The pavilion’s specific identity, its architecture and materiality, contrasts with other buildings on the campus, setting it apart. An entirely wooden structure, the surrounding portico is five-metes (16-feet) high. Its two buildings — the kindergarten and AGS Foundation — are physically separated by a 12-centimeter cut. Enrico Molteni explains the pavilion’s floor plan arrangements: “The plan composition is strongly geometric, employing double symmetries, whole or shaped figures, nested together — seventy-two different spaces by function and size, all generated from a common matrix of 360 x 360 x 360 centimeters and submultiples, complementary to each other like a perfect puzzle.” The pavilion’s make-up is similar to a jigsaw puzzle.

photo_credit Enrico Molteni Architecture
Enrico Molteni Architecture
photo_credit Marco Cappelletti
Marco Cappelletti

Rooms are interconnected with glass doors positioned in line with each other: this allows for expansion of the space, spanning 70 meters (230 feet) to visually connect the entire pavilion from one end to the other. Spaces have at least three different openings to increase the amount of natural light and number of viewpoints. Enrico Molteni’s design enhances the feeling of connectedness, where users experience the space as a total entity.

photo_credit Marco Cappelletti
Marco Cappelletti
photo_credit Marco Cappelletti
Marco Cappelletti

The pavilion is built entirely from dry construction systems. It features a load-bearing wooden structure comprising laminated beams and columns and cross-laminated timber (CLT) floor panels; the perimeter facades include large glazed openings. In each of the two buildings, their respective surface areas are supported by four central circular pillars and appropriately braced perimeter pillars. The portico’s inclined pillars act as bracing, thereby avoiding the use of crosses. Internal partitions are made of plasterboard and protected with a grey PVC coating to a height of 75 centimeters, in continuity with the flooring. Acoustic ceilings are made of wood fiber. The interiors are both bright and unfussy, the somewhat neutral backdrop accented in parts with color, most notably yellow.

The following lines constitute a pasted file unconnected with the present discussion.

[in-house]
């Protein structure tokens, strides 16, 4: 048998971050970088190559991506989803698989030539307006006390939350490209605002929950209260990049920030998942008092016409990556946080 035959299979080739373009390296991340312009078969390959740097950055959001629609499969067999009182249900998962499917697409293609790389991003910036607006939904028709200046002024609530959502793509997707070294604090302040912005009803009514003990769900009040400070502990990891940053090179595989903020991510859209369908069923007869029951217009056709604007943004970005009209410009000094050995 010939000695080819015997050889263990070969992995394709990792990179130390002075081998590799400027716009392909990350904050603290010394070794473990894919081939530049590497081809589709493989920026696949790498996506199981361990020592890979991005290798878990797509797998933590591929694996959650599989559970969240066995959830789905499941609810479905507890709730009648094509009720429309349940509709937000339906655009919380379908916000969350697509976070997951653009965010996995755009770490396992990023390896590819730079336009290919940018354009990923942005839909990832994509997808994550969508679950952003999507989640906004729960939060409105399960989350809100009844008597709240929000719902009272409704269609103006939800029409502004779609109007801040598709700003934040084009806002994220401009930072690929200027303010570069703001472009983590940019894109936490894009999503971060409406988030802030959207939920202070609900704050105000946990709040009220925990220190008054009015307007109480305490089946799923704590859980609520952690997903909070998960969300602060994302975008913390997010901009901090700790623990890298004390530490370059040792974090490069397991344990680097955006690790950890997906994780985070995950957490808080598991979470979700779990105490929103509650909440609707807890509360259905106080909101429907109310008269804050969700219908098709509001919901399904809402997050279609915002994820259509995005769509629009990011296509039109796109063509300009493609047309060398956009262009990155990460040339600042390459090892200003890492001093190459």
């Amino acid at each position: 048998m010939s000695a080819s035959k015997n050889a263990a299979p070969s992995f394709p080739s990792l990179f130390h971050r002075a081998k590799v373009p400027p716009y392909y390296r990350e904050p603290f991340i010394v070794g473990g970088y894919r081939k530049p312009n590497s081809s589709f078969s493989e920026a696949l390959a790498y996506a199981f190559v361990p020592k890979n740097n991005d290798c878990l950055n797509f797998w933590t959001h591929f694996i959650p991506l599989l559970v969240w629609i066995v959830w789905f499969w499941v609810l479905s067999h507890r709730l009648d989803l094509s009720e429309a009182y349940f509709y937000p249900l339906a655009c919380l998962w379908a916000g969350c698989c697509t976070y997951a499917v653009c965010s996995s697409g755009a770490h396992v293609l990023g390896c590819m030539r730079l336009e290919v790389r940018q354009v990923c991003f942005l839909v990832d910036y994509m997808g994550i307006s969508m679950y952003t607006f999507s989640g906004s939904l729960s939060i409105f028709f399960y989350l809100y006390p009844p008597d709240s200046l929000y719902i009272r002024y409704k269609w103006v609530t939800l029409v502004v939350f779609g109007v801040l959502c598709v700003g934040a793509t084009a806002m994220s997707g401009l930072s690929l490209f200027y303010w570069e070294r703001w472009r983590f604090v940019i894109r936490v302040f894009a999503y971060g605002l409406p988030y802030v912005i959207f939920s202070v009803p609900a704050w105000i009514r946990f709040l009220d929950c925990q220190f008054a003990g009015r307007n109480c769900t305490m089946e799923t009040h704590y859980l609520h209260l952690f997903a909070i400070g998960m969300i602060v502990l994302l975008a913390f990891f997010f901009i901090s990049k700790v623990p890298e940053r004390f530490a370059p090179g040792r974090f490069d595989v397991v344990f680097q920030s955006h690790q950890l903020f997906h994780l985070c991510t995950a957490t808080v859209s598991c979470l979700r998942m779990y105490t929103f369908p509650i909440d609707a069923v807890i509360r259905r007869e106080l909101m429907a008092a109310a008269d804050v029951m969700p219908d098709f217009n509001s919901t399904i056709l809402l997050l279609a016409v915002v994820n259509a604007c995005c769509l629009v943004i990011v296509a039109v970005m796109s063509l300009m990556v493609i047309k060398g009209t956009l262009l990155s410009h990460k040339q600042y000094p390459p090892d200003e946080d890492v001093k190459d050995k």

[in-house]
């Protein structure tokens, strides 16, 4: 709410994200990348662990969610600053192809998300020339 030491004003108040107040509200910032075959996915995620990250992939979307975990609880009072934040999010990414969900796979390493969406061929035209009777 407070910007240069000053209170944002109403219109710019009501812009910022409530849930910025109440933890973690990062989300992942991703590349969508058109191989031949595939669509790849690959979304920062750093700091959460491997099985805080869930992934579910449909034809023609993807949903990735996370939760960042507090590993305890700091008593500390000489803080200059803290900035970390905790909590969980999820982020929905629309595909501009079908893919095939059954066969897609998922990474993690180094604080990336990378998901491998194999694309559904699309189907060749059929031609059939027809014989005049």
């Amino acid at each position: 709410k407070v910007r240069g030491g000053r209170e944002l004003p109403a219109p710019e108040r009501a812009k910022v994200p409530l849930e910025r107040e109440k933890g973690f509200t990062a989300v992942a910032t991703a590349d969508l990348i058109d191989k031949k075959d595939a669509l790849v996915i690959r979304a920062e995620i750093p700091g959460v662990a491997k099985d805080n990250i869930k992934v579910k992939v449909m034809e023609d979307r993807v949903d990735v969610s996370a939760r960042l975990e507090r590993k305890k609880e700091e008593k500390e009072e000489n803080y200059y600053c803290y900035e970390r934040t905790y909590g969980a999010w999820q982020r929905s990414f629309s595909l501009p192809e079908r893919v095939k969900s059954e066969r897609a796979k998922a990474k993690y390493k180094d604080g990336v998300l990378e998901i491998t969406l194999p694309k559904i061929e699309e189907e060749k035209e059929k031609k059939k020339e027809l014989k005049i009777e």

photo_credit Enrico Molteni Architecture
Enrico Molteni Architecture
photo_credit Marco Cappelletti
Marco Cappelletti
photo_credit Marco Cappelletti
Marco Cappelletti
photo_credit Marco Cappelletti
Marco Cappelletti

Enrico Molteni has designed a facility with a focus on efficiency and sustainability. In accordance with EU standards, the education center is a “nearly zero-energy building” (NZEB) and is highly energy efficient, achieving a classification of 22.45 kWh/m2 per year. Energy efficiency measures include: mechanical ventilation via a ducted ceiling system; external motorized shading with curtains; winter heating and summer cooling through radiant floor panels; a building automation system; and a photovoltaic panel system with a capacity of 96 kWp — this almost covers the pavilion's energy needs.

photo_credit Marco Cappelletti
Marco Cappelletti

“Completed in the autumn of 2023 after just over a year of construction, this 2,450-square-meter [26,372-square-feet] facility stands as a testament to the power of collaboration and innovative design in creating inclusive educational environments,” says Enrico Molteni.